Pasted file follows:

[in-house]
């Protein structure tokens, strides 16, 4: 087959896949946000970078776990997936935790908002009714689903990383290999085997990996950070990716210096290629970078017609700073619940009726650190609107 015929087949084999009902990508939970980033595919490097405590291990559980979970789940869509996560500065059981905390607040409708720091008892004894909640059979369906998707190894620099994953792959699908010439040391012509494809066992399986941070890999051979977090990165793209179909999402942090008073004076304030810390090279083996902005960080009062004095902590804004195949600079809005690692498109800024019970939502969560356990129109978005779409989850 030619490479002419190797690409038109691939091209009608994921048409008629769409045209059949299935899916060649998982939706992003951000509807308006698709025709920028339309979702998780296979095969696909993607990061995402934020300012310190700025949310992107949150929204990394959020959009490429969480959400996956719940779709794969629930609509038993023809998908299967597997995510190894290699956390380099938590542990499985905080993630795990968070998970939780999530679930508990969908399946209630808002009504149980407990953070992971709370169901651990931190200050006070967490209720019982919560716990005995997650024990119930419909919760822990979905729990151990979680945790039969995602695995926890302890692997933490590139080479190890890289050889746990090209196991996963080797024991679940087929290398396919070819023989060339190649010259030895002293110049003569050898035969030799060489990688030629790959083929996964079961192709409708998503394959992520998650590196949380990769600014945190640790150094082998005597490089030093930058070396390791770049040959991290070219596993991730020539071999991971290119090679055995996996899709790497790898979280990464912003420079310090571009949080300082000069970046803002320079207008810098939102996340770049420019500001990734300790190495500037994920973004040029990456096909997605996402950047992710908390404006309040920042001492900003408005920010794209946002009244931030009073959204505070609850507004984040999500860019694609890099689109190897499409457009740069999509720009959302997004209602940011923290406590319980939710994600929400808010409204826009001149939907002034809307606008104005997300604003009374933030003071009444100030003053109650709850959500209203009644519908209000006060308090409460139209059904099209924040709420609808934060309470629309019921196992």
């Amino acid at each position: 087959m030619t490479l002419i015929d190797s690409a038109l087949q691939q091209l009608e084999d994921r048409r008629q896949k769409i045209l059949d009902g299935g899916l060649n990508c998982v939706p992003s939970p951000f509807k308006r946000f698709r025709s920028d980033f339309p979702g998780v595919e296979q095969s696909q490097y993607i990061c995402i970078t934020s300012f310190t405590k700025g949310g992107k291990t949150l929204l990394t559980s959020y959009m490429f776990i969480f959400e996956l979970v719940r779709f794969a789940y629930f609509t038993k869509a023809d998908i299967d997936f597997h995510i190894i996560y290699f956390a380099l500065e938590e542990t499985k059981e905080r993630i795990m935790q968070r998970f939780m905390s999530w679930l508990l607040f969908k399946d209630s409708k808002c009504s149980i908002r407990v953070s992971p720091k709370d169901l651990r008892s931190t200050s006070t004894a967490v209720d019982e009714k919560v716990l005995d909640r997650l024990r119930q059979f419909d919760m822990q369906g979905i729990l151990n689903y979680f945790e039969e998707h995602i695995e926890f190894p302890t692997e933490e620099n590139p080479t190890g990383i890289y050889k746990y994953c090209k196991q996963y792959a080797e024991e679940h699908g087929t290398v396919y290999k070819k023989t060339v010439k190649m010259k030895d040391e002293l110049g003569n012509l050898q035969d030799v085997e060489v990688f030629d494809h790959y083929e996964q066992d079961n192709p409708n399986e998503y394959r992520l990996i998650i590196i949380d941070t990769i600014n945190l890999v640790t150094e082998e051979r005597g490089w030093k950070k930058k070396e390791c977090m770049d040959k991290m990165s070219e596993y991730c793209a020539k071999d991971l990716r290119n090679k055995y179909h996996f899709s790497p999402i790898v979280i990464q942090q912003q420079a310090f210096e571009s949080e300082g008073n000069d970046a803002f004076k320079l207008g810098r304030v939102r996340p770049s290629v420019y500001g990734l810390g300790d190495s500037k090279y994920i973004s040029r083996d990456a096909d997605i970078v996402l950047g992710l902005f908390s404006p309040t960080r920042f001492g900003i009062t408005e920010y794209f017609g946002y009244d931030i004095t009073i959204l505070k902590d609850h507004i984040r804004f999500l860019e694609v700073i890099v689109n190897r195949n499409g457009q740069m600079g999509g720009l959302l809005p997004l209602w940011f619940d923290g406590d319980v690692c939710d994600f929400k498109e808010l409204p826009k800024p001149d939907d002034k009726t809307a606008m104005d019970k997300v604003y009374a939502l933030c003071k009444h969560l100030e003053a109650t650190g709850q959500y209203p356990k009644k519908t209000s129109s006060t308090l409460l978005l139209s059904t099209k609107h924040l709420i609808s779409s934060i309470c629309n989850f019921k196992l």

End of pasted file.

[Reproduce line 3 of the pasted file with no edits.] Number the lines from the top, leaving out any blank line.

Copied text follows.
């Amino acid at each position: 087959m030619t490479l002419i015929d190797s690409a038109l087949q691939q091209l009608e084999d994921r048409r008629q896949k769409i045209l059949d009902g299935g899916l060649n990508c998982v939706p992003s939970p951000f509807k308006r946000f698709r025709s920028d980033f339309p979702g998780v595919e296979q095969s696909q490097y993607i990061c995402i970078t934020s300012f310190t405590k700025g949310g992107k291990t949150l929204l990394t559980s959020y959009m490429f776990i969480f959400e996956l979970v719940r779709f794969a789940y629930f609509t038993k869509a023809d998908i299967d997936f597997h995510i190894i996560y290699f956390a380099l500065e938590e542990t499985k059981e905080r993630i795990m935790q968070r998970f939780m905390s999530w679930l508990l607040f969908k399946d209630s409708k808002c009504s149980i908002r407990v953070s992971p720091k709370d169901l651990r008892s931190t200050s006070t004894a967490v209720d019982e009714k919560v716990l005995d909640r997650l024990r119930q059979f419909d919760m822990q369906g979905i729990l151990n689903y979680f945790e039969e998707h995602i695995e926890f190894p302890t692997e933490e620099n590139p080479t190890g990383i890289y050889k746990y994953c090209k196991q996963y792959a080797e024991e679940h699908g087929t290398v396919y290999k070819k023989t060339v010439k190649m010259k030895d040391e002293l110049g003569n012509l050898q035969d030799v085997e060489v990688f030629d494809h790959y083929e996964q066992d079961n192709p409708n399986e998503y394959r992520l990996i998650i590196i949380d941070t990769i600014n945190l890999v640790t150094e082998e051979r005597g490089w030093k950070k930058k070396e390791c977090m770049d040959k991290m990165s070219e596993y991730c793209a020539k071999d991971l990716r290119n090679k055995y179909h996996f899709s790497p999402i790898v979280i990464q942090q912003q420079a310090f210096e571009s949080e300082g008073n000069d970046a803002f004076k320079l207008g810098r304030v939102r996340p770049s290629v420019y500001g990734l810390g300790d190495s500037k090279y994920i973004s040029r083996d990456a096909d997605i970078v996402l950047g992710l902005f908390s404006p309040t960080r920042f001492g900003i009062t408005e920010y794209f017609g946002y009244d931030i004095t009073i959204l505070k902590d609850h507004i984040r804004f999500l860019e694609v700073i890099v689109n190897r195949n499409g457009q740069m600079g999509g720009l959302l809005p997004l209602w940011f619940d923290g406590d319980v690692c939710d994600f929400k498109e808010l409204p826009k800024p001149d939907d002034k009726t809307a606008m104005d019970k997300v604003y009374a939502l933030c003071k009444h969560l100030e003053a109650t650190g709850q959500y209203p356990k009644k519908t209000s129109s006060t308090l409460l978005l139209s059904t099209k609107h924040l709420i609808s779409s934060i309470c629309n989850f019921k196992l």